DreamWorks has made a deal with Netflix to provide the streaming service with 300 hours of original TV series. A spin-off series to the upcoming animated movie Turbo has been confirmed, and other Netflix-original shows based on DreamWorks characters are to follow. Yeah, this is real life.
Netflix is hoping that this deal will make up for a dearth of content, especially when it comes to children’s programming. Its streaming catalog lost the rights to stream 1,800 titles last month, including many kids’ shows such as Barney and Bob The Builder, and more recently let its deal for Viacom content expire, taking away Netflix subscribers’ access to Nickelodeon shows like SpongeBob SquarePants. Amazon quickly scooped up Nickelodeon content for its Prime service after Netflix lost it.
The episodic series Turbo: F.A.S.T., based on the upcoming DreamWorks animated movie Turbo, will arrive on Netflix in December. Turbo is about a snail who wants to race in the Indianapolis 500, slavishly following the Mad Libs Animal Movie Formula of (Downtrodden [Animal] Attempts [Improbable Activity For Their Species] And Succeeds Thanks to Quirky Friends and Belief In Self) that has worked wonders since Babe. That’ll do, snail. That’ll do.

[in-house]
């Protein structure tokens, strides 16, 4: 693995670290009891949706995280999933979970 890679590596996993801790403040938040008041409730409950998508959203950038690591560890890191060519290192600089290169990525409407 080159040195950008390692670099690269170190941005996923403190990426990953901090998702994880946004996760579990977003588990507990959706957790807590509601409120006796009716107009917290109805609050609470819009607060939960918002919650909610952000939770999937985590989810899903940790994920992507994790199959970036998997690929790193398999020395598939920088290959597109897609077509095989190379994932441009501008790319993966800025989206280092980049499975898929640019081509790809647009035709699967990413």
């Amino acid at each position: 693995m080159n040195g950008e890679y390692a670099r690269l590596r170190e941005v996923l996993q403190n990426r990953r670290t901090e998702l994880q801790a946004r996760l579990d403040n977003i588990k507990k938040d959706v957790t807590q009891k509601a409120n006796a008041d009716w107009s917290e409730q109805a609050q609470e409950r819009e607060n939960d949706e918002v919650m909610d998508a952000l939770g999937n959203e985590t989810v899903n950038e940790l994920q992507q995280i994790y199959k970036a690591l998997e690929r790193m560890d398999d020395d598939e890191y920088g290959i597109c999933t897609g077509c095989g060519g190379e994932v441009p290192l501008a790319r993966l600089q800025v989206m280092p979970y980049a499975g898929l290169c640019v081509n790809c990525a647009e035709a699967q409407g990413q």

DreamWorks could be aiming toward making shows based on its popular movies like Shrek, Kung Fu Panda, and Madagascar, but the animation studio also has the rights to some older characters from the Classic Movie library, such as Casper the Friendly Ghost, Rocky and Bullwinkle, and Bill Cosby’s Fat Albert. DreamWorks is already making a film based on the time-traveling Rocky and Bullwinkle characters Mr. Peabody and Sherman.
Netflix original content is becoming an increasingly weighty part of its overall business strategy. However, the DreamWorks deal is just one more ‘original’ product that isn’t quite original. Netflix revived an established product in Arrested Development, House of Cards was based on a previous series, and Hemlock Grove was based on a novel. We’ll really see if Netflix can compete with broadcast and cable TV when it has the confidence to make more risky investments in original content.
- Netflix’s “Streampocalypse” drops 1,800 titles
- Thanks for Arrested Development, but stay away from these shows, Netflix
- Finding Nemo sequel will center around Dory